107

Strictly speaking, $O(f(n))$ is a set of functions. So the value of $O(f(n))$ is simply the set of all functions that grow asymptotically not faster than $f(n)$. The notation $T(n) = O(f(n))$ is just a conventional way to write that $T(n) \in O(f(n))$. Note that this also clarifies some caveats of the $O$ notation. For example, we write that $(1/2) n^2 + ...


43

$O$ is a function $$\begin{align} O : (\mathbb{N}\to \mathbb{R}) &\to \mathbf{P}(\mathbb{N}\to \mathbb{R}) \\ f &\mapsto O(f) \end{align}$$ i.e. it accepts a function $f$ and yields a set of functions that share the asymptotic bound of (at most) $f$. And strictly speaking the correct notation is thus $$ (n \mapsto T(n)) \in O(n\mapsto f(n)) $$ ...


17

Order of precedence is simply a notional convenience. There is no notion of strength here, just notation. All three operators are unary operators with notation "$\circ\ \cdot$", where $\circ$ denotes the operator symbol $\exists, \forall,\neg$ and $\cdot$ the operand. There can never be any ambiguity in which order to apply these operators: the operator to ...


13

Formally speaking, $O(f(n))$ is a the set of functions $g$ such that $g(n)\leq k\,f(n)$ for some constant $k$ and all large enough $n$. Thus, the most pedantically accurate way of writing it would be $T(n)\in O(f(n))$. However, using $=$ instead of $\in$ is completely standard, and $T(n)=O(f(n))$ just means $T(n)\in O(f(n))$. This is essentially ...


11

Prologue: The big $O$ notation is a classic example of the power and ambiguity of some notations as part of language loved by human mind. No matter how much confusion it have caused, it remains the choice of notation to convey the ideas that we can easily identify and agree to efficiently. I totally understand what big $O$ notation means. My issue is when ...


10

In The Algorithm Design Manual [1], you can find a paragraph about this issue: The Big Oh notation [including $O$, $\Omega$ and $\Theta$] provides for a rough notion of equality when comparing functions. It is somewhat jarring to see an expression like $n^2 = O(n^3)$, but its meaning can always be resolved by going back to the definitions in terms of ...


7

Usually, statements like $$f = O(g)$$ can be interpreted as $$ \text{there exists } h \in O(g) \text{ such that }f = h\,. $$ This becomes more useful in contexts like David Richerby mentions, where we write $f(n) = n^3 + O(n^2)$ to mean "there exists $g(n) \in O(n^2)$ such that $f(n) = n^2 + g(n)$." I find this existential quantifier interpretation so ...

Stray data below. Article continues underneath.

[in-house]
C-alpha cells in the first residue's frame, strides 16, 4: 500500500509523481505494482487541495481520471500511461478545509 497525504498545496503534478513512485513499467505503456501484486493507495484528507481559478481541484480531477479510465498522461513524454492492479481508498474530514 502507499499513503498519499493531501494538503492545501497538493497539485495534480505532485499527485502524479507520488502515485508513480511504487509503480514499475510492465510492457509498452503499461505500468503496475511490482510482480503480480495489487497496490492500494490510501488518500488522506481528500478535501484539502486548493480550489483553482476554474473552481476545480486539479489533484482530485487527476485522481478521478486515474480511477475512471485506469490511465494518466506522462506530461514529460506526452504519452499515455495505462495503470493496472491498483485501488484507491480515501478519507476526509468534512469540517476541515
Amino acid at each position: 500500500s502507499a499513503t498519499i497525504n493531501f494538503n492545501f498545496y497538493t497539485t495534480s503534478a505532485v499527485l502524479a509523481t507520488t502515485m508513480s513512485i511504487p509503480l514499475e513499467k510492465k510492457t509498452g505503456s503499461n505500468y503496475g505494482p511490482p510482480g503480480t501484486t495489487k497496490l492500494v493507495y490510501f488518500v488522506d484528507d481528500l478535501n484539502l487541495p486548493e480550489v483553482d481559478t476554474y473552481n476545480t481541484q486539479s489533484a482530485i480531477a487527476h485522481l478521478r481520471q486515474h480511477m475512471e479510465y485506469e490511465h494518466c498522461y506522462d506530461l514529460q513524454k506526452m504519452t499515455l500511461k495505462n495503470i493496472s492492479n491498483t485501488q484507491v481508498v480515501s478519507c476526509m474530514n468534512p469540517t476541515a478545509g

7

Here is the original statement in CLRS. Assume that we have a connected, undirected graph $G$ with a weight function $w: E\to\Bbb R$, and we wish to find a minimum spanning tree for $G$. It is pretty good to understand "a weight function $w:E\rightarrow \mathbb{R}$" as "an edge has a weight". In fact, that is how I would interpret that notation in a rush ...


5

It means that each edge has only one weight, which is defined as a real number. So, this definition in compact form excludes many cases, for example: an edge doesn't have weight at all an edge has two (or more) weights an edge has weight as a complex number etc.


3

Non-deterministic guarded choice is an associative-commutative binary operator. My guess is that the character ⫾ U+2AFE is intended to be used as an infix binary operator and the character ⫿ U+2AFF, which is larger and described as “n-ary”, is intended to be used as a prefix operator which is typeset larger, in prefix position, and typically with a subscript ...


3

I don't know if there is a correct or recommended usage of Unicode codepoints for the LTL operators, but the mapping we used in LaTeX was the following: □ (U+25A1) => \Box ◇ (U+25C7) => \Diamond ○ (U+25CB) => \medcirc (from txfonts/pxfonts)


3

The class $O(f(n))$ consists of all functions $\phi$ such that for some $N,c > 0$, we have $\phi(n) \leq Cf(n)$ for all $n \geq N$. The class $2^{O(f(n))}$ is simply $$ 2^{O(f(n))} = \{ 2^{\phi(n)} : \phi(n) = O(f(n)) \}, $$ which is essentially what you wrote. A different way of looking at this is that $O(f(n))$ stands for some function $\phi(n)$ such ...


3

I thought the order of precedence of operators and quantifiers was arbitrary Certainly the rules of precedence could be set up in different ways, but some ways are more helpful and convenient than others, and there are principled reasons for this. but I don't really understand why those three have the same "strength" in relation to other operators (e.g., ...


3

You seem to have misunderstood pretty much every part of the statement $$\sum_{i,j\in\{1,2,3\},i\neq j} x_{ij}=3>2=|\{1,2,3\}|-1\,.$$ I get that $x_{ij}$ is equal to 3, No, the sum of all values $x_{ij}$ where $i$ and $j$ are distinct values from $\{1,2,3\}$ is equal to $3$. but why the "> 2" ? Because three is bigger than two. And ...


2

The point of these constraints is eliminating subtours, which the source explains quite clearly. So for every subset $S$ of the nodes, such as $\{1,2,3\}$, they add a constraint which says $\Sigma_{i,j \in S, i \neq j} x_{ij} \leq |S| - 1$. So when this constraint is satisfied, there is no way to form a cycle on the vertices in $S$. Now, if this constraint ...